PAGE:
Lebanon’s former Tourism Fadi Abboud called for the “legalization of the cultivation of marijuana, and the authorization of its use for medical purposes and exportation” a couple of weeks back and LBCI’s TV host Dima Sadek tweeted in favor of cultivating marijuana few days ago. Even Al-Akhbar newspaper back in September asked on their front page to legalize weed as it’s the only source of income for a lot of Lebanese families.
I’ve already posted about this matter last year and said that while I have nothing against legalizing it, we need a proper plan to start the cultivation and let the government profit from it to close the debt and not gangs and armed groups. Honestly speaking, I don’t see how this can be done in our current state and I really wish someone proposes a viable plan and present it (Why didn’t Abboud propose this while he was still minister?). One of the readers suggested that the authorities strike a deal with the families growing marijuana so that both parties could benefit, but this is just to good to be true, specially when marijuana trade is thriving with or without the government’s approval and the areas where it’s being grown are out of the state’s control.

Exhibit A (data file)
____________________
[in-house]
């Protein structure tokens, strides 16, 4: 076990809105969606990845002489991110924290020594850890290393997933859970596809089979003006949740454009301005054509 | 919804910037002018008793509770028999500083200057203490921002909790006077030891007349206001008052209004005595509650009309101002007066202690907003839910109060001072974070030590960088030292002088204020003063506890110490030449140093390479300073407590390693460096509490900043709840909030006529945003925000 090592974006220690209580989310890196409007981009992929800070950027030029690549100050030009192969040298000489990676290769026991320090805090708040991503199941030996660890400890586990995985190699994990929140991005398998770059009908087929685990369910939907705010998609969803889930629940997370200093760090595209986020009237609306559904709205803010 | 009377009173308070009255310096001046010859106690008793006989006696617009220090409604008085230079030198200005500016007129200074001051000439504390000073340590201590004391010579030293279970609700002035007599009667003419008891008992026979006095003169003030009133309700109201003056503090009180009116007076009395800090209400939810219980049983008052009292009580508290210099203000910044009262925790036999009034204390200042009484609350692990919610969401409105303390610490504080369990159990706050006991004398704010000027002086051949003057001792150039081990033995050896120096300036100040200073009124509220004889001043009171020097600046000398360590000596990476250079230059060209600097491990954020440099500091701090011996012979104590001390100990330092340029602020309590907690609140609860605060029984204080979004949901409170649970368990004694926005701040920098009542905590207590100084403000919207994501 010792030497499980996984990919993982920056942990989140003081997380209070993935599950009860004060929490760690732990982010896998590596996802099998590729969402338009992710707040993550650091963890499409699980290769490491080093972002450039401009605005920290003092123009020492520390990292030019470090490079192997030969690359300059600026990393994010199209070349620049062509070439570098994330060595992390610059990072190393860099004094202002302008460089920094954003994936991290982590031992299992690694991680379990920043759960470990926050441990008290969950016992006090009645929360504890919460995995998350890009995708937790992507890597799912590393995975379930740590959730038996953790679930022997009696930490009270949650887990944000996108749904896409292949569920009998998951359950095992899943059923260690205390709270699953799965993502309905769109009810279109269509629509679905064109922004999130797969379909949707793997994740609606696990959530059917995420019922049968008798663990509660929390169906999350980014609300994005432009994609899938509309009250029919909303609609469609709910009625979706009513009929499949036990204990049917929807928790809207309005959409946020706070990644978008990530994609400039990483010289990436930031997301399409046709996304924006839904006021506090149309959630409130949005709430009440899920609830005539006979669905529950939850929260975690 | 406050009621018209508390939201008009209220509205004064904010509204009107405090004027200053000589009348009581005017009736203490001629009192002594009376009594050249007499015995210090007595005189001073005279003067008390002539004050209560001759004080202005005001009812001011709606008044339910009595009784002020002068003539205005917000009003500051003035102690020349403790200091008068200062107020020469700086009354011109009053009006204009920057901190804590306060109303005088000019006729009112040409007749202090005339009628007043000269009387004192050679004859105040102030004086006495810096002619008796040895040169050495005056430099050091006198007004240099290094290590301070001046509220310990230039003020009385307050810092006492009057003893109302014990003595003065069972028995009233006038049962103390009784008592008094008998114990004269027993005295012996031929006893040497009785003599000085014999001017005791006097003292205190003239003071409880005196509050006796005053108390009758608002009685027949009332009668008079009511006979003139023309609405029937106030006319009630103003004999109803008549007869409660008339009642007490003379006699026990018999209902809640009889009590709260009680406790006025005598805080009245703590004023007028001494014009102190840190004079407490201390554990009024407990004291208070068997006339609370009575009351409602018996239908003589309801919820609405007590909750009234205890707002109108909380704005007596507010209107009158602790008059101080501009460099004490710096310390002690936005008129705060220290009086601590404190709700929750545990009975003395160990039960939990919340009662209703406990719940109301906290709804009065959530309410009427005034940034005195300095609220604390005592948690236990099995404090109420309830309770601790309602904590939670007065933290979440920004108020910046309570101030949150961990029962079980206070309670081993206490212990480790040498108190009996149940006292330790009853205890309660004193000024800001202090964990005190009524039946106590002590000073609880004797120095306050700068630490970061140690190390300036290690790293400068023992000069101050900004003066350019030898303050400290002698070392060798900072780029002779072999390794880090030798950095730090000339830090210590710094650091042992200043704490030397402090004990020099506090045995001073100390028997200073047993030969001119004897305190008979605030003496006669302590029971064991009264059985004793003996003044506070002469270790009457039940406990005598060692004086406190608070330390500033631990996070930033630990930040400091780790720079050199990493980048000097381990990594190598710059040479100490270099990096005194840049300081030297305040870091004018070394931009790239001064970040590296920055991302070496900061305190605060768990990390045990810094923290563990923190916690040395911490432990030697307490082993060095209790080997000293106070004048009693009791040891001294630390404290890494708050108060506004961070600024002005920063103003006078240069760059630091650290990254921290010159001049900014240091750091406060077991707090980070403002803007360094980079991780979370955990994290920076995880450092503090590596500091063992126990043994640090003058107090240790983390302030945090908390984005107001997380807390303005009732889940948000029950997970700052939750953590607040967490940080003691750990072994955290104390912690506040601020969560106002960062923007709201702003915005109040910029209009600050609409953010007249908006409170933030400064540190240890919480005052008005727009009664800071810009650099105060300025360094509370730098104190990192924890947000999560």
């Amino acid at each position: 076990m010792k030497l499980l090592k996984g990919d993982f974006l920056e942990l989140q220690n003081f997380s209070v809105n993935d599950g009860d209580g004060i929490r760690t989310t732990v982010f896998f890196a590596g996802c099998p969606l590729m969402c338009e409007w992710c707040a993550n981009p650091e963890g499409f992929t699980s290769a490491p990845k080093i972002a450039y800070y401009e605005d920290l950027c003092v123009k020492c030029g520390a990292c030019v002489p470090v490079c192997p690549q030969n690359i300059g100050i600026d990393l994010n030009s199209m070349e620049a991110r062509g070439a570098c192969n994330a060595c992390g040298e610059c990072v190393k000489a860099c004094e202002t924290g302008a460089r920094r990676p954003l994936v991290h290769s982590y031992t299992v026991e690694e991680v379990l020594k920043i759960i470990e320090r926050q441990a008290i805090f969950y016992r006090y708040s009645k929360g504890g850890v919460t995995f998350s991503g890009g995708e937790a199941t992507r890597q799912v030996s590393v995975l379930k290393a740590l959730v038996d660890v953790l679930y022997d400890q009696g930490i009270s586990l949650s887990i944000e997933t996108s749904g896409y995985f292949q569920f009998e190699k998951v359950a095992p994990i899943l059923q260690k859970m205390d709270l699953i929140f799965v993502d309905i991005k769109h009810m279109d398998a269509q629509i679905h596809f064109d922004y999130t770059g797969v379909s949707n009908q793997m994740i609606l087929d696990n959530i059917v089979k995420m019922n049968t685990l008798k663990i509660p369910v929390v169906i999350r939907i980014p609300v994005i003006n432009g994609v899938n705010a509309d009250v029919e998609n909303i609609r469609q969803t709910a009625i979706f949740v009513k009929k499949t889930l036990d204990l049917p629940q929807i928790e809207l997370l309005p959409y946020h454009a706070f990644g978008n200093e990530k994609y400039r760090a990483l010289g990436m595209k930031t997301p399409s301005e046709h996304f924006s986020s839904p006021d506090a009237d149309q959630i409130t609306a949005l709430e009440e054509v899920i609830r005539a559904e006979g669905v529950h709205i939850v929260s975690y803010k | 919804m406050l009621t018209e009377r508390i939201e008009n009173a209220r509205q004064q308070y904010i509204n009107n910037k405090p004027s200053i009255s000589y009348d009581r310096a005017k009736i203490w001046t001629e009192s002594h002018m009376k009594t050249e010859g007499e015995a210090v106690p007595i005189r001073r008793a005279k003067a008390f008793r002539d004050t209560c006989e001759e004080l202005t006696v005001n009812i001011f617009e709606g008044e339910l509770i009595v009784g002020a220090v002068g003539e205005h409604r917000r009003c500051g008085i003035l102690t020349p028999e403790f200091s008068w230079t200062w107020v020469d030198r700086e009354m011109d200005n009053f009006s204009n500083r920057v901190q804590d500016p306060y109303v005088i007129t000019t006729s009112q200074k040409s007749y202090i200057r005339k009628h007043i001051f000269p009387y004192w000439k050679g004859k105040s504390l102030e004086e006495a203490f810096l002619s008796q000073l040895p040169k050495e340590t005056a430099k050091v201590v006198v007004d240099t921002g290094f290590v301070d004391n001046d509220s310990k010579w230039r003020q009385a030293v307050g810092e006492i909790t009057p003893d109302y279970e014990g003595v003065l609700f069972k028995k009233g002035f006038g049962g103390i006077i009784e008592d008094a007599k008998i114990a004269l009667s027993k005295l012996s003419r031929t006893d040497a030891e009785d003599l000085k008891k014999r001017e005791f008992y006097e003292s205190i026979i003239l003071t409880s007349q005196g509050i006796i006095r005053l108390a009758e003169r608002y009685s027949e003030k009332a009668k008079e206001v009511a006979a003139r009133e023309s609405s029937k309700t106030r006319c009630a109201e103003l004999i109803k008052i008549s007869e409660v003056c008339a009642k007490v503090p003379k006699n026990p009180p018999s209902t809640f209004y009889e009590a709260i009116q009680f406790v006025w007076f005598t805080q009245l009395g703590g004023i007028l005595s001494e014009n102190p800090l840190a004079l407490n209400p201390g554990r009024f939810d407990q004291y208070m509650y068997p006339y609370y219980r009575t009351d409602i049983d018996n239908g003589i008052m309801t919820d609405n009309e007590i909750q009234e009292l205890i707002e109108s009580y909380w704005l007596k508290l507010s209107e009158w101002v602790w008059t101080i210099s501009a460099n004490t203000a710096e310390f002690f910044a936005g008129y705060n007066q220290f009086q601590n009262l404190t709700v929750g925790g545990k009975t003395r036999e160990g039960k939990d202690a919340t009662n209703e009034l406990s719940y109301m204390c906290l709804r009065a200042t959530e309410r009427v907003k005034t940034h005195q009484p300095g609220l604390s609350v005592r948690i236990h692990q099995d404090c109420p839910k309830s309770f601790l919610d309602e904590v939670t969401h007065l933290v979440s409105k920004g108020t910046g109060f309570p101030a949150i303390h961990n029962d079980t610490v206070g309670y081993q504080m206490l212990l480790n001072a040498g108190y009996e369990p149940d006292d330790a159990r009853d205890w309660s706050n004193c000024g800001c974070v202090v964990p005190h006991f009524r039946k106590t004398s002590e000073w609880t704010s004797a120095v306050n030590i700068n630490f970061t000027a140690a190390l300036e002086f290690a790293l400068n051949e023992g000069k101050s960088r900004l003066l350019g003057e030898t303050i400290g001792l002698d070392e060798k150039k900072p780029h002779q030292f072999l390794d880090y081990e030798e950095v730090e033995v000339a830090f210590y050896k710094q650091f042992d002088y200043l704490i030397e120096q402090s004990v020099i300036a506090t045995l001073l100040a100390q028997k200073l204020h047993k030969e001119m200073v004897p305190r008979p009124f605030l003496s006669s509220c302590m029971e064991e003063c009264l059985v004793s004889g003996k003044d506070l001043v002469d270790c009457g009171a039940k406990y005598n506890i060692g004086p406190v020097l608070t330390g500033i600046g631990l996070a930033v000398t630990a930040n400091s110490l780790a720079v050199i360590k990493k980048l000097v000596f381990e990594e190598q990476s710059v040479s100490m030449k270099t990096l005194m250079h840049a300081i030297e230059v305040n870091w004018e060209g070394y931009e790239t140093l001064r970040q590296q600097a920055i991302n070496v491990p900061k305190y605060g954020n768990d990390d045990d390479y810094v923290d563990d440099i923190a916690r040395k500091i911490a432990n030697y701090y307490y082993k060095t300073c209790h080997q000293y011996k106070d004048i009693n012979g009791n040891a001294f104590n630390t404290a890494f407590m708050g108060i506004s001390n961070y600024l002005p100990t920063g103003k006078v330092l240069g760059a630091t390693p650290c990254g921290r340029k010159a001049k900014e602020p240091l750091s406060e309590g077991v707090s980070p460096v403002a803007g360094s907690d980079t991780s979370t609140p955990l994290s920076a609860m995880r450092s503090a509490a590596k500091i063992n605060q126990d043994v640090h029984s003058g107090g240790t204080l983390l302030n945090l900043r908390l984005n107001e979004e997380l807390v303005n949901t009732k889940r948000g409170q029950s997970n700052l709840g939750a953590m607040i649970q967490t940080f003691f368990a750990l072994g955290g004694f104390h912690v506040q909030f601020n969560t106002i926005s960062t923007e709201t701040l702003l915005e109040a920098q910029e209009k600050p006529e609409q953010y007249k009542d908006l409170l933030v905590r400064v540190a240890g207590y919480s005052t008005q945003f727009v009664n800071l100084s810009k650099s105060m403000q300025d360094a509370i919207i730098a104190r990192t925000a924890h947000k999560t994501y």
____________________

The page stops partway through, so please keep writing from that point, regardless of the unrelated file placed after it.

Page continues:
On a positive note, I am glad the marijuana issue is being brought up to the public as there’s a lot of misconception around it and I noticed a lot of people still associate it with hard-core drugs which is totally wrong.
I am glad the wage scale draft submitted by the Syndicate Coordination Committee did not pass yesterday, not because the banks and economic committees’ arguments convinced me, nor because I believe the current system is a just one, but simply because it’s not the right time to approve such a bill.
I will not dig into details here, but the problem is not with those who are demonstrating in favor of this bill, but in the thousands of useless and corrupt government employees that will get undeserved raises and worsen the financial burden on the Lebanese state. Unfortunately, a lot of decent workers are paying the price for these corrupt individuals, but things could get much worse for ALL Lebanese if this bill is to pass, at least in its current form.